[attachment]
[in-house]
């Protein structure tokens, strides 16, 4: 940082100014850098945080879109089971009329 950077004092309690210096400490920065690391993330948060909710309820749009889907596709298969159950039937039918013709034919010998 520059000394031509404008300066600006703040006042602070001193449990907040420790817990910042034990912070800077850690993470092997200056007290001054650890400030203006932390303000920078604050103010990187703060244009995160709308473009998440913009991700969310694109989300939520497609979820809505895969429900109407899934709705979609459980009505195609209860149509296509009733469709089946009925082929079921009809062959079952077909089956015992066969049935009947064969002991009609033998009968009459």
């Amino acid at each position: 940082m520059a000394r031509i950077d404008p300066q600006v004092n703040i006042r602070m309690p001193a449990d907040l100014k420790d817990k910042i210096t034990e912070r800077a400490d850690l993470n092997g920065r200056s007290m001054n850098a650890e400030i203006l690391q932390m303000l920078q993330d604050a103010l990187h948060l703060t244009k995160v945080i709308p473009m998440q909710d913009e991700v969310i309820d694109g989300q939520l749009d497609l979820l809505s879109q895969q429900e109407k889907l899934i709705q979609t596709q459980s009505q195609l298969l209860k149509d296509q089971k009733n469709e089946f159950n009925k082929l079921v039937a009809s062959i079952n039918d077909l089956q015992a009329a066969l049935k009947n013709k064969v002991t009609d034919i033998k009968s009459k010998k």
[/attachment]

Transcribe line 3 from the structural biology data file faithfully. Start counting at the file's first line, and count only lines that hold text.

């Amino acid at each position: 940082m520059a000394r031509i950077d404008p300066q600006v004092n703040i006042r602070m309690p001193a449990d907040l100014k420790d817990k910042i210096t034990e912070r800077a400490d850690l993470n092997g920065r200056s007290m001054n850098a650890e400030i203006l690391q932390m303000l920078q993330d604050a103010l990187h948060l703060t244009k995160v945080i709308p473009m998440q909710d913009e991700v969310i309820d694109g989300q939520l749009d497609l979820l809505s879109q895969q429900e109407k889907l899934i709705q979609t596709q459980s009505q195609l298969l209860k149509d296509q089971k009733n469709e089946f159950n009925k082929l079921v039937a009809s062959i079952n039918d077909l089956q015992a009329a066969l049935k009947n013709k064969v002991t009609d034919i033998k009968s009459k010998k």